She also thinks it was very sunny where she lived before. (She decides she misses the sun. She misses a lot of things, but proper sunlight is high on the list.)

She wants to go home. She hopes her loved one comes back soon. She is still resting her voice, and it is very quiet. (She does not like this quiet. This empty quiet where she is alone, so different from the quiet shared between her and her loved one. That quiet was calm and warm, this one is … not.)

She hums, a low sound, tuneless, a hiss between her teeth, and pushes off towards the small crevasse she has made her “bedroom” while she is occupying this corner of the planet. She sits in the darker corner of her little space, knees pulled to her chest, arms wrapped around her knees, pillowing her chin atop, and stares out into the still visible void. (The void is always visible. There is no place that does not show her this dark view.)

She wonders how long she has been waiting and worry bubbles in her chest. Had something happened to her loved one? Had their little spaceship not been enough for them? Were they missing her as much as she was missing them? She grins, nodding to herself. Of course they missed her, they loved her after all. You always miss the things you love.

Again, she hums, content once more. She must be patient, as her loved one no doubt was. Yes. They would come for her; she just had to stay here and wait.

They had dropped her off here for her own safety. They had said so themselves, and her loved one would never lie to her. You don’t lie to the ones you love. They would be back, they just had to prepare for her, chase away the monsters that wanted her dead. Then, they would retrieve her, take her home and hold her. Sing to her and tell her how special she was, how much they loved her. It had been too dangerous for her to go with them, if their fearful gaze and shaky speech meant anything.

After they had reassured her, they had dropped her off and fled into space in their small, dented ship. They had promised to come back when they were able, she just had to be patient. Her loved one would never let her down. They would never just leave her. She just had to wait.

And wait she does. She waits, certain someone will come for her, unaware of the passage of time. Unaware she is centuries old, that the one who left her there had never had any intention to return for her. And now could not even if they had changed their mind.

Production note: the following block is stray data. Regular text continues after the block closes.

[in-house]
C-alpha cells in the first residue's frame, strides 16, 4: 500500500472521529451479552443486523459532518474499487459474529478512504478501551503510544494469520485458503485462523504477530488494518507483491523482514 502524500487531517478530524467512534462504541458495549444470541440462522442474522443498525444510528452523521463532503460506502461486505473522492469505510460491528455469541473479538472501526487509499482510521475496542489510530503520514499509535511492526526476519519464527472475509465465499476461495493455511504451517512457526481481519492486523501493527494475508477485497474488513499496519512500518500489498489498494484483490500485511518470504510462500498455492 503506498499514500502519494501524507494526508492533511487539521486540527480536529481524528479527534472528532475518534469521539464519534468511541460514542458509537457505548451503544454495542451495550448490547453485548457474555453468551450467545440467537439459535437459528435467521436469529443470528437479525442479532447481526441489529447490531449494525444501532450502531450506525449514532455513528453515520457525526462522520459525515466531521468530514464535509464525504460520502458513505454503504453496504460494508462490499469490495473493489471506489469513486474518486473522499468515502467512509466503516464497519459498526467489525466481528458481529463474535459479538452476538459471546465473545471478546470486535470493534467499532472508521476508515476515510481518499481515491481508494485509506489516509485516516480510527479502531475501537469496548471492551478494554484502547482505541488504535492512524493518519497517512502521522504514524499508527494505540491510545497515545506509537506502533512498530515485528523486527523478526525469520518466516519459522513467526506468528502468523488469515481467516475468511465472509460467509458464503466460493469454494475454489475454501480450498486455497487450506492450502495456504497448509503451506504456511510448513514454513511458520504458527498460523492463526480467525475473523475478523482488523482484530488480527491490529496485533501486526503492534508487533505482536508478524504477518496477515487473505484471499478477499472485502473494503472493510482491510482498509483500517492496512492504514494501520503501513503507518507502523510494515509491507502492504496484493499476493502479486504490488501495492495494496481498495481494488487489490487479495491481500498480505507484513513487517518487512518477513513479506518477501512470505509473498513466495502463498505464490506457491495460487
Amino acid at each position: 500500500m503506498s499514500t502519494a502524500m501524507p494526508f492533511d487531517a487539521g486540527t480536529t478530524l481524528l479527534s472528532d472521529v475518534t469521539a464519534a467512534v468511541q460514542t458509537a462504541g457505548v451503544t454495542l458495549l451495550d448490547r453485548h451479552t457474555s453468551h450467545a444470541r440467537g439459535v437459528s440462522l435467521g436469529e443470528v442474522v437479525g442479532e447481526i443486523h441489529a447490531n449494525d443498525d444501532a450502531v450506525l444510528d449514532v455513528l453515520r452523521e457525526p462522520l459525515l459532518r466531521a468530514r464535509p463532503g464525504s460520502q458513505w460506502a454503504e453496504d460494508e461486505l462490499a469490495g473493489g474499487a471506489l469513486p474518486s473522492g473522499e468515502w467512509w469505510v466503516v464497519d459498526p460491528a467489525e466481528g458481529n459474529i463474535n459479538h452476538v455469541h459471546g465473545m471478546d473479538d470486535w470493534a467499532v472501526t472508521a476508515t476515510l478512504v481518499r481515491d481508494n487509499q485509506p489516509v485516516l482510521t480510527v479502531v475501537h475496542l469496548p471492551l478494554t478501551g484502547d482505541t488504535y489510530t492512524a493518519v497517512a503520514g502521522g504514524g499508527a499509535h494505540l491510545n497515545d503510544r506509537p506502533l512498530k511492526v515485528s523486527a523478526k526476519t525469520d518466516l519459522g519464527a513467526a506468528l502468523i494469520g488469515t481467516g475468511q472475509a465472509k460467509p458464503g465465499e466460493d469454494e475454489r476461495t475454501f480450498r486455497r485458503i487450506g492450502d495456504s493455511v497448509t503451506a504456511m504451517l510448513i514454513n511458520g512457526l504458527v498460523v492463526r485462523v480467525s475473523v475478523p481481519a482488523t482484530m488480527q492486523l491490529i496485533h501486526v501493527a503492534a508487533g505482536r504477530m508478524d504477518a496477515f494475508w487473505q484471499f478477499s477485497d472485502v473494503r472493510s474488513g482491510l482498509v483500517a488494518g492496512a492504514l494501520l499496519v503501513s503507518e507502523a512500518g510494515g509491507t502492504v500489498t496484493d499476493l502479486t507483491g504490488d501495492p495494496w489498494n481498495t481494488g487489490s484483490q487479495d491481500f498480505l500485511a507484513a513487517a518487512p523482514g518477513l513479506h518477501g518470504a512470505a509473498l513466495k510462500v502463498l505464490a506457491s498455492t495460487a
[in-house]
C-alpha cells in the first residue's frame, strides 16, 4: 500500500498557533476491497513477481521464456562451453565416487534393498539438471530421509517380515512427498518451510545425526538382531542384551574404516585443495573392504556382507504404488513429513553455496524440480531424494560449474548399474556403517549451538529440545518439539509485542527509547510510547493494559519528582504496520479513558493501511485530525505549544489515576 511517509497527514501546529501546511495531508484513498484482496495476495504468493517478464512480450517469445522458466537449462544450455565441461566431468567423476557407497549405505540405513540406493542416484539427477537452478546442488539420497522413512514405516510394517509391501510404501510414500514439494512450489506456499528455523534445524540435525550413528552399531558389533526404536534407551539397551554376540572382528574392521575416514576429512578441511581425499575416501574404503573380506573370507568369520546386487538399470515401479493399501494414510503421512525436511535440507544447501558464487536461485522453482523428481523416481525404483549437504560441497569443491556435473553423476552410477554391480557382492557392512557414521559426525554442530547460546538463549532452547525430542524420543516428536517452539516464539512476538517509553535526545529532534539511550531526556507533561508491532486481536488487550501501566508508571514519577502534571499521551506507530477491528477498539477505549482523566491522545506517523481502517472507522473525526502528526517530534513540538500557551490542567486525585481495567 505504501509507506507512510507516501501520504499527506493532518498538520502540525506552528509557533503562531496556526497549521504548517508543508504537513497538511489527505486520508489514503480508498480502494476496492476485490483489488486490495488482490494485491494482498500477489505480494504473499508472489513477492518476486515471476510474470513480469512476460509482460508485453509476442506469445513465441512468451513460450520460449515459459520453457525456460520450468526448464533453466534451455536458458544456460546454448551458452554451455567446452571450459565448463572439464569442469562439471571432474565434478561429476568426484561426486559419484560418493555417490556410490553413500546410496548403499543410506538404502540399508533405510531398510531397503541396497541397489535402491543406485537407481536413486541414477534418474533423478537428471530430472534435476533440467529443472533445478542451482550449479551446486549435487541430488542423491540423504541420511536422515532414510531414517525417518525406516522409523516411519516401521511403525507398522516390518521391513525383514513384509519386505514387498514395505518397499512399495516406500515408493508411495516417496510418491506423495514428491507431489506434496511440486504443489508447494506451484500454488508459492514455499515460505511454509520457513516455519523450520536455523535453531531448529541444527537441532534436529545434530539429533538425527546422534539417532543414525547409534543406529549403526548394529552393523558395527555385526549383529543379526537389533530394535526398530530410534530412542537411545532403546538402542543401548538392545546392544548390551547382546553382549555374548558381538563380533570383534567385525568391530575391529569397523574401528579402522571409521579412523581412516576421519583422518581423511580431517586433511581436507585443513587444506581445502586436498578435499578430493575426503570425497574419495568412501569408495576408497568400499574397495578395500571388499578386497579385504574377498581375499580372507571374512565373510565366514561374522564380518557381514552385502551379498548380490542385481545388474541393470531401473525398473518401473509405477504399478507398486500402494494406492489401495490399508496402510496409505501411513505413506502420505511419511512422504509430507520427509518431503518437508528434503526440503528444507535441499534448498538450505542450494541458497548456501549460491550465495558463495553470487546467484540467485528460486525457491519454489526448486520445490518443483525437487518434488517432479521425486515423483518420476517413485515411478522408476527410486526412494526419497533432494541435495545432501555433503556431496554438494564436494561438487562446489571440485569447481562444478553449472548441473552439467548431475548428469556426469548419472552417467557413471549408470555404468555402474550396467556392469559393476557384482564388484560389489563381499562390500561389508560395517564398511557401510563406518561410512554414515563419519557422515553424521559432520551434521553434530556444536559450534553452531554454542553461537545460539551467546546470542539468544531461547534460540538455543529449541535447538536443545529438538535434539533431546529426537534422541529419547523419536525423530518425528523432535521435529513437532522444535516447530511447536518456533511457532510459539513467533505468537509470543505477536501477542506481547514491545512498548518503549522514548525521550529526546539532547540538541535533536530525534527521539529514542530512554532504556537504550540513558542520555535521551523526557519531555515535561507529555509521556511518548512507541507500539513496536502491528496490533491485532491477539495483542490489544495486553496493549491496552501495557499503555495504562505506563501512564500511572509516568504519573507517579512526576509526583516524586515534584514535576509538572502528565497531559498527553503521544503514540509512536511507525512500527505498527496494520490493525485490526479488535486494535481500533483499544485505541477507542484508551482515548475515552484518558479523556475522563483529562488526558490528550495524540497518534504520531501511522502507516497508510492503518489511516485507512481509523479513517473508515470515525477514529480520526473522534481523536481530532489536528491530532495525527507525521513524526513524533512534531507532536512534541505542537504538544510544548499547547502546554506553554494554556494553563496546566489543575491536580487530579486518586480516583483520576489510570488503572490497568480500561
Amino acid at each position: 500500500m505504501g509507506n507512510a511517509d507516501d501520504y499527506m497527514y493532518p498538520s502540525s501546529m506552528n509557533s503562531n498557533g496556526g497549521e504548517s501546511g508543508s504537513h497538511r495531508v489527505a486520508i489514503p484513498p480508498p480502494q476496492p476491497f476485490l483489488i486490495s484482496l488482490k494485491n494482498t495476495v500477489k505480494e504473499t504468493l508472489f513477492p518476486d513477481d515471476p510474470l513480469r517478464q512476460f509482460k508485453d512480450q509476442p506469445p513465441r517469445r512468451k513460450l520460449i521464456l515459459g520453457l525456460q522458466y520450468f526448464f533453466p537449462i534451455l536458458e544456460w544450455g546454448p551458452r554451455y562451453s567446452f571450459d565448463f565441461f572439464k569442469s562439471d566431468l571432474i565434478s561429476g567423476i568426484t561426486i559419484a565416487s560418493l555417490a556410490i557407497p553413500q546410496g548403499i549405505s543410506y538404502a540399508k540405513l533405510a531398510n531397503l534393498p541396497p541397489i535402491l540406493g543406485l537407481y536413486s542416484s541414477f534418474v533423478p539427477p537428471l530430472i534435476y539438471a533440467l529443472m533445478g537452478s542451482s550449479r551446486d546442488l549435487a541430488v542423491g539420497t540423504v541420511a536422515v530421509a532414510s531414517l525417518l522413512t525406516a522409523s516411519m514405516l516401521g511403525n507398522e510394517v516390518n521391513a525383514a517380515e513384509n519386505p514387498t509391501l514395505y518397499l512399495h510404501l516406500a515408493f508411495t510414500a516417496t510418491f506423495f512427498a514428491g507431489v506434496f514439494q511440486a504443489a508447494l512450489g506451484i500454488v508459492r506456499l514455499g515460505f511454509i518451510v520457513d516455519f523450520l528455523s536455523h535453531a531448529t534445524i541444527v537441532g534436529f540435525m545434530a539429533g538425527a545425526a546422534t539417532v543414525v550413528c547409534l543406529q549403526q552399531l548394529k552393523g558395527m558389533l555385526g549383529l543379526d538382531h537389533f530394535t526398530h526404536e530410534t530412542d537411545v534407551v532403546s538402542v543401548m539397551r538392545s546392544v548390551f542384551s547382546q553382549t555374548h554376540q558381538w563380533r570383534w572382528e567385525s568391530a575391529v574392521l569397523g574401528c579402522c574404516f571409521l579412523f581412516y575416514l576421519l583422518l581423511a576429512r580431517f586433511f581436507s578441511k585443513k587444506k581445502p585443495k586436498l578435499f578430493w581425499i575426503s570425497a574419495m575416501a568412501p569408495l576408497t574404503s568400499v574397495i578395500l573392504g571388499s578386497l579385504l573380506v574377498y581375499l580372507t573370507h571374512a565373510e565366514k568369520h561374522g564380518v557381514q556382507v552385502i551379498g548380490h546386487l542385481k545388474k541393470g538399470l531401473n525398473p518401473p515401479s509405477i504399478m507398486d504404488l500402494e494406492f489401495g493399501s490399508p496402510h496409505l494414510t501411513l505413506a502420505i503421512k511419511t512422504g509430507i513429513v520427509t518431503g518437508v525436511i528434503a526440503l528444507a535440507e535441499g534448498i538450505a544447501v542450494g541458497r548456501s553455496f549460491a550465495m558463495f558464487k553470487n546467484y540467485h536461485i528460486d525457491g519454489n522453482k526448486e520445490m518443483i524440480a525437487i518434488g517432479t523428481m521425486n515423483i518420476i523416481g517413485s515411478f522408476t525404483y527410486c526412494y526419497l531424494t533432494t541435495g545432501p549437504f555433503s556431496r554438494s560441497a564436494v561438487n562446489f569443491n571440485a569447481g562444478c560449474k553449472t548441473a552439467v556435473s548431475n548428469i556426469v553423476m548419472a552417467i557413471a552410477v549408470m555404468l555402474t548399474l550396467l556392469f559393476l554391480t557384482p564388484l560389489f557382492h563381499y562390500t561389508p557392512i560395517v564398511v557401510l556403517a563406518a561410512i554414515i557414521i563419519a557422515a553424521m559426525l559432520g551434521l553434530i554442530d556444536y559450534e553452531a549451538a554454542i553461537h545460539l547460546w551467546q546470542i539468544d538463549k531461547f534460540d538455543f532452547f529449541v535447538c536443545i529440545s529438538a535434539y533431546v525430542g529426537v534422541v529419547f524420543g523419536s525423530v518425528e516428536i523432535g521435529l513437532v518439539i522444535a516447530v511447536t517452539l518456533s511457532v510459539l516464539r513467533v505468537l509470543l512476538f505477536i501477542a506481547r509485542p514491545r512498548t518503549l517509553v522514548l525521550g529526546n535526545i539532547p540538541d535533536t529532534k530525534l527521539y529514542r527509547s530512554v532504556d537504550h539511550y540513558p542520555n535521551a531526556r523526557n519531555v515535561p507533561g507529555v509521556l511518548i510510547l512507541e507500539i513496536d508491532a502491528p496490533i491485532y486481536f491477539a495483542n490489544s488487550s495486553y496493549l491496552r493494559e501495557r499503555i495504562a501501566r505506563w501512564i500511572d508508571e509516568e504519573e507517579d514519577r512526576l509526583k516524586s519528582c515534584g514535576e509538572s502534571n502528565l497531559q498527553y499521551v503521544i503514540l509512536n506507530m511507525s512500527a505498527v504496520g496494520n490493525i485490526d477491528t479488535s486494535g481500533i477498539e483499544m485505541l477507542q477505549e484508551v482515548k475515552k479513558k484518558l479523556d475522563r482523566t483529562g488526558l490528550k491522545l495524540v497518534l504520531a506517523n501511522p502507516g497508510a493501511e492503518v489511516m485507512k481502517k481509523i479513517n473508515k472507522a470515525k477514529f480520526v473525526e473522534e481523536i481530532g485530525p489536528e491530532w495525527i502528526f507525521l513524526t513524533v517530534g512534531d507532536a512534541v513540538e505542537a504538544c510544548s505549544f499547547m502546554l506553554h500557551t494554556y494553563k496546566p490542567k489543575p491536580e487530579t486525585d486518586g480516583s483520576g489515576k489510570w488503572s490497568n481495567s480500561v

She waits, leaping from rock to rock, her little planet shrinking, surrendering to the passage of time as her sun grows older and dimmer. One day it will burn out, explode and begin a new cycle of rebirth. And still she will wait, confused and excited as her environment changes. But she will not leave. She will not change.

She will not understand why, and even if she ever did, that knowledge would eventually grow small and fade into nothing. Like the broken planet she inhabits. Like the hundreds of broken planets she has and will inhabit.

Her body may have been changed from what she once was, but this new body, this current form, it will remain the same. Stagnant and eternal. But her mind

It had not changed. The human mind is not made to collect centuries, it is not made to hold so many memories. So she will forget. She will realise this cruel terrible fate and accept it, and then she will forget it again. And again. And again.

She will wait, only remembering that someone once promised to come and take her home one day. She will remember that she was once loved, and that she is waiting for that loved one to come and retrieve her.

She will not know how that promise was a lie. She will, perhaps, understand her abandonment, but she will not place blame. Too cocooned in the echo of love, of peace, of understanding. Perhaps, her ignorance is a blessing. For she will only know happiness and curiosity. She was betrayed and will never know the pain of it.

She waits, the universe her only constant companion, singing strange tunes amongst the silent stars, daydreaming of a better different life, and waits.

And waits.

And waits.



Rachel Racette: “I was born in 1999, in Balcarres, Saskatchewan, Canada. I am interested in creating my own world and characters and loves writing science-fiction and fantasy. I have always loved books of fantasy and science fiction as well as comics. I'm published in the anthology, The Spelunkers: A Chipper Press Anthology, and Arthropod Literary Journal Issue 1. Website: www.racheldotsdot.wordpress.com.”